The Effect of Healthcare-Acquired Infection on Length of Hospital Stay and Cost
Graves, Nicholas, Weinhold, Diana, Tong, Edward, Birrell, Frances A., Doidge, Shane R., Ramritu, Prabha, Halton, Kate A., Lairson, David, & Whitby, Michael (2007) The Effect of Healthcare-Acquired Infection on Length of Hospital Stay and Cost. Infection Control and Hospital Epidemiology, 28(3), pp. 280-292.
Objective: To estimate the independent effect of a single lower respiratory tract, urinary tract, or 'other' healthcare-acquired infection on length-of-stay and variable costs, and to demonstrate the bias from omitted variables present in previous estimates.
Design: Prospective cohort study
Setting: A tertiary referral hospital and regional district hospital in South-East Queensland, Australia
Patients: Adults ≥ 18 years of age with a minimum inpatient stay of one night admitted to selected clinical specialities
Results: Urinary tract infections were not associated with an increase in length of hospital stay or variable costs. Lower respiratory tract infection was associated with an increase of 2.58 days in hospital and $AU24 of variable costs, whilst ‘Other’ sites of infection were associated with an increased length-of-stay of 2.61 days but not variable costs. Many other factors were found to be associated with increased length of stay and variable costs alongside HAI. The exclusion of these variables caused a positive bias in the estimates of the costs of HAI.
Conclusions: The existing literature may overstate the costs of HAI due to bias and the existing estimates of excess cost may not make intuitive sense to clinicians and policy makers. Accurate estimates of the cost of HAI should be made and used in appropriately designed decision-analytic economic (i.e. cost-effectiveness) models that will make valid and believable predictions of the economic value of increased infection-control.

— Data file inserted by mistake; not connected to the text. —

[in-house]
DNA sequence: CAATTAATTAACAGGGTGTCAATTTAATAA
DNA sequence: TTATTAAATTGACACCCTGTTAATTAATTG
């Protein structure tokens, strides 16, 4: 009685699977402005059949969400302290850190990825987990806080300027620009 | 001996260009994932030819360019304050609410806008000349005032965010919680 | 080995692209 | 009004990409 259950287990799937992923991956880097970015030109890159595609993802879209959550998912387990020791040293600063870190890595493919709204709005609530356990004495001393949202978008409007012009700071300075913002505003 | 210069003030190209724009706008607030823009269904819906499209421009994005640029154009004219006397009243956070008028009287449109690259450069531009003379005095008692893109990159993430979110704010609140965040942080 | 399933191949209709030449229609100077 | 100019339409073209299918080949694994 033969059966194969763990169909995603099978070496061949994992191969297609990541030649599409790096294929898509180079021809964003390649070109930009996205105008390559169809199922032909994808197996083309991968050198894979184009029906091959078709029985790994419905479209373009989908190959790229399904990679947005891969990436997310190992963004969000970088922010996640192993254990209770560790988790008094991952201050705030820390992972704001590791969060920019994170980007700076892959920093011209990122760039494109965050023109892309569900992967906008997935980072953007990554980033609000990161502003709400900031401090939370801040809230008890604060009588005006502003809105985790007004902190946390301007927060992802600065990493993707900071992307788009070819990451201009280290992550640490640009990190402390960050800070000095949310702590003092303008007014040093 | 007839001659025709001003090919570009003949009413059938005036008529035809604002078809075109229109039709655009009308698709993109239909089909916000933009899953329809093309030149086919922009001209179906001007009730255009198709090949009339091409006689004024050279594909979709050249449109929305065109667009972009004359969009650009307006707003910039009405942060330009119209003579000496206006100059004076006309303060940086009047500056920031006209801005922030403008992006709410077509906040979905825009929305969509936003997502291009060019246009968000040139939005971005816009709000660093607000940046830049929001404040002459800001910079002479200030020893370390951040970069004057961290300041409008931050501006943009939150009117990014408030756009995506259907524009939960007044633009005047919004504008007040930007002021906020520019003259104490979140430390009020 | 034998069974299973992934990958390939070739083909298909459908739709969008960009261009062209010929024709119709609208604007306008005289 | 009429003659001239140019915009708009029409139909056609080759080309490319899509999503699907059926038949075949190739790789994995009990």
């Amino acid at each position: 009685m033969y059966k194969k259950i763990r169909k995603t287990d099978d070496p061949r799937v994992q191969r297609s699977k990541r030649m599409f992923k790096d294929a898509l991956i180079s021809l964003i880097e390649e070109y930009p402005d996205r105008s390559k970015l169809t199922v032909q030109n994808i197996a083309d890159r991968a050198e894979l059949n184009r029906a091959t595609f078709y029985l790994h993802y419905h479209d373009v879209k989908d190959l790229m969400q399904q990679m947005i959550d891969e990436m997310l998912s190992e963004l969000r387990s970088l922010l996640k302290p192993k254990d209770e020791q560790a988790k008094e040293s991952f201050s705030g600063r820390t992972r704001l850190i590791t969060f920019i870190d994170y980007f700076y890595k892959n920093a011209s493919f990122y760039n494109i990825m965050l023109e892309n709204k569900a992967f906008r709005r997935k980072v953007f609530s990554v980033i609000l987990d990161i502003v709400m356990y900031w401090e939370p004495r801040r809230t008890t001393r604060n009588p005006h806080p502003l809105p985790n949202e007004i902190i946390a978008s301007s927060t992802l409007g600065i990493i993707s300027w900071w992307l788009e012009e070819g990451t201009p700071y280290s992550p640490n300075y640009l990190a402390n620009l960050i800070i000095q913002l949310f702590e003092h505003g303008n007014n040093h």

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|Item Type:||Journal Article|
|Keywords:||healthcare, acquired, infection, costs, length of stay, bias|
|Subjects:||Australian and New Zealand Standard Research Classification > MEDICAL AND HEALTH SCIENCES (110000) > PUBLIC HEALTH AND HEALTH SERVICES (111700) > Epidemiology (111706)|
Australian and New Zealand Standard Research Classification > ECONOMICS (140000) > APPLIED ECONOMICS (140200) > Health Economics (140208)
Australian and New Zealand Standard Research Classification > MEDICAL AND HEALTH SCIENCES (110000) > CLINICAL SCIENCES (110300) > Medical Genetics (excl. Cancer Genetics) (110311)
|Divisions:||Current > Research Centres > Centre for Health Research|
Current > QUT Faculties and Divisions > Faculty of Health
Current > Institutes > Institute of Health and Biomedical Innovation
Current > Schools > School of Public Health & Social Work
|Copyright Owner:||Copyright 2007 University of Chicago Press|
|Copyright Statement:||Reproduced in accordance with the copyright policy of the publisher.|
|Deposited On:||09 Jul 2008|
|Last Modified:||29 Feb 2012 23:38|
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